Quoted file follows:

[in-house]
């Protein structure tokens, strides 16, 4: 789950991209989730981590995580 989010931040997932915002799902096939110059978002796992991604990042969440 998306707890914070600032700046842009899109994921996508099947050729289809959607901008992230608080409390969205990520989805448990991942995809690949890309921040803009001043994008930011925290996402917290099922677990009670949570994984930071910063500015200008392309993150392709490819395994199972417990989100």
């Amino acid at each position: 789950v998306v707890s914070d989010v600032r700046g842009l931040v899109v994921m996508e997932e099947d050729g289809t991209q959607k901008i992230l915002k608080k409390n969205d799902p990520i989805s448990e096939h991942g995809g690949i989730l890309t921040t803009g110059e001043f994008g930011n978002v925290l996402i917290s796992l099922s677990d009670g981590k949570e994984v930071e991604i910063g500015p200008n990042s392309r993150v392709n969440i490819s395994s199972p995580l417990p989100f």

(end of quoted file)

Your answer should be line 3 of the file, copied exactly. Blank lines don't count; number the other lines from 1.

């Amino acid at each position: 789950v998306v707890s914070d989010v600032r700046g842009l931040v899109v994921m996508e997932e099947d050729g289809t991209q959607k901008i992230l915002k608080k409390n969205d799902p990520i989805s448990e096939h991942g995809g690949i989730l890309t921040t803009g110059e001043f994008g930011n978002v925290l996402i917290s796992l099922s677990d009670g981590k949570e994984v930071e991604i910063g500015p200008n990042s392309r993150v392709n969440i490819s395994s199972p995580l417990p989100f």